Imagine if you could ask a question in class and immediately get a response from every student. Understanding what students are thinking is one of the greatest challenges for experienced math teachers. In this article, we discuss ways that we can better grasp a student’s thought process in math class by using online whiteboards—web-based tools that enable students to write or type content that teachers can instantly see and share.
One of our favorite ways to get feedback from students is to have them answer questions on dry-erase boards. We show one problem at a time using our classroom projector, and students work in groups to write their solutions on their boards. After a few minutes, they hold up their boards simultaneously so that they can see one another’s answers. After a brief discussion, we move on to the next question.
Students enjoy using dry-erase boards because they build students’ mathematical confidence when they work collaboratively. We like getting more information about student thinking than we would if we questioned one student at a time.
Unfortunately, dry-erase boards have several disadvantages. They’re small, so many students have difficulty seeing each other’s work. Since students erase their boards after every question, their work can’t be saved easily. Boards and dry-erase markers also must be cleaned, and replaced when they get worn.
Additionally, when the pandemic forced us to switch to remote learning, we couldn’t see what students were doing. Most of our students don’t turn on their microphones or cameras. Even if they did, we would see only their faces, not their work.
The solution is online whiteboards. Over the last few months, we found that when we incorporated online whiteboards into our teaching, student engagement was similar to, if not better than, what we experienced in person. To view and manage student content, teachers log on to a whiteboard website such as Google Jamboard, Whiteboard.fi, Whiteboard.chat, GeoGebra, or Desmos, which are all free, although some have paid features, and create a session or activity. (Many sites also have premade templates that teachers can modify.) Students then access content by going to the whiteboard site and typing a code or clicking a unique link. Many sites allow teachers to assign content directly to their classes via a learning management system like Canvas or Google Classroom.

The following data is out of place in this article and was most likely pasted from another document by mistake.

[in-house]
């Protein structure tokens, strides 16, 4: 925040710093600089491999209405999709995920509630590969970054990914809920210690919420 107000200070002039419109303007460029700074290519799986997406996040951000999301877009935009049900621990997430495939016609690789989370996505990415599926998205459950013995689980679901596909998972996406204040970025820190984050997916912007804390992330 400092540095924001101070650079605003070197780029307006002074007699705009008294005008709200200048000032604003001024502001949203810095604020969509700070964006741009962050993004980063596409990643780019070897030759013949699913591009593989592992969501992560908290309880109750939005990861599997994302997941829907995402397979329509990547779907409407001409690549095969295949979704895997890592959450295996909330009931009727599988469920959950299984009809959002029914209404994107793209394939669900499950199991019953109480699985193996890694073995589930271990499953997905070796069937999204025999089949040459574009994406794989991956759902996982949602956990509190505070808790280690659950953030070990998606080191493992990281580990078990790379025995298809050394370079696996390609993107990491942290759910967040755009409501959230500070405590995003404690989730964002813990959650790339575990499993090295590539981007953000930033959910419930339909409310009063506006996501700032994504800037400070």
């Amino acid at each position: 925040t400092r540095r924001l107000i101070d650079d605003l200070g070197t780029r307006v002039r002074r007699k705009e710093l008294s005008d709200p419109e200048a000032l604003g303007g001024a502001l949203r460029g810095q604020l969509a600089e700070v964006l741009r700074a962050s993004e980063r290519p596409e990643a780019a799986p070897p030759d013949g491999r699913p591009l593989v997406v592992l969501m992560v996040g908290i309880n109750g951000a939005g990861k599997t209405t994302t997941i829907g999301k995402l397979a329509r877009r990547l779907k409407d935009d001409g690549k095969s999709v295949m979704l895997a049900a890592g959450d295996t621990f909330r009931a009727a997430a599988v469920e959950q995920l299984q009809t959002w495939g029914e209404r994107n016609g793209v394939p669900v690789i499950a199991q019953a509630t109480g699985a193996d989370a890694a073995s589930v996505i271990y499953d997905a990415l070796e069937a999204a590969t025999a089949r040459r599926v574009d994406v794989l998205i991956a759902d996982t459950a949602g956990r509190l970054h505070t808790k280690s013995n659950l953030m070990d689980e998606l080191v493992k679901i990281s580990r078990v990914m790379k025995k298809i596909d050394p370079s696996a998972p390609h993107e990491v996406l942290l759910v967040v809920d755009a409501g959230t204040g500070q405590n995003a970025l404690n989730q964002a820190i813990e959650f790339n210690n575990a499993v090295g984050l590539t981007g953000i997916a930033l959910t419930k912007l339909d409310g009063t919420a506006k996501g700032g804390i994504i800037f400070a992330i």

The teacher views of whiteboard sites are especially useful because they enable us to see all of the students’ whiteboards simultaneously. As a result, we can comment on students’ work almost immediately. This not only allows us to keep our students engaged but also helps us reach all students, especially the ones who don’t normally speak up.
The simplest way we use online whiteboards is to give students blank whiteboards on which they can write content. This strategy works best for situations where we survey students with quick questions like “Which answer choice is correct?” or “What is a ratio?”
A more sophisticated technique is to give students static content that we prepare beforehand. Pushing text and diagrams directly to their whiteboards works well for practice since they can mark up diagrams and underline text, as shown below.
Two online whiteboards, GeoGebra and Desmos, deserve special mention because they allow students to create and manipulate animations. Students can move sliders or other controls to see how they affect mathematical phenomena, such as the area of a triangle. In addition, with GeoGebra and Desmos, students can type a wide range of mathematical symbols and use built-in calculators. Both sites provide many free premade activities that teachers can customize so that they don’t have to start from scratch.
We especially like the Desmos activities for several reasons. They’re divided into slides, so we can control what fits on a screen and pace our lessons. The teacher dashboard enables us to view student progress, write comments, and share student work. Desmos card sorts help students build vocabulary by linking mathematical terms with their definitions and pictures. Desmos’s powerful built-in scripting language allows us to change slide content based on students’ entries. For example, slides can automatically check answers or graph equations typed by students.
Online whiteboards have some limitations—students must run two applications, one for the online meeting and one for the online whiteboard. Depending on the device they use or the quality of their internet connection, some students may struggle to keep up with the lesson. We also have to teach students how to type mathematical content.
Despite these drawbacks, online whiteboards have improved student engagement so much that they’re worth the extra effort. Even when we resume teaching in person, we plan to continue using them. Online whiteboards can reduce the need to make copies, cut out cards, and prepare other handouts. Being able to see all students’ work simultaneously helps us quickly identify who’s struggling so that we can walk over to help them. In short, we believe that online whiteboards—whether used for quick feedback, regular practice, or hands-on individual discovery—are here to stay.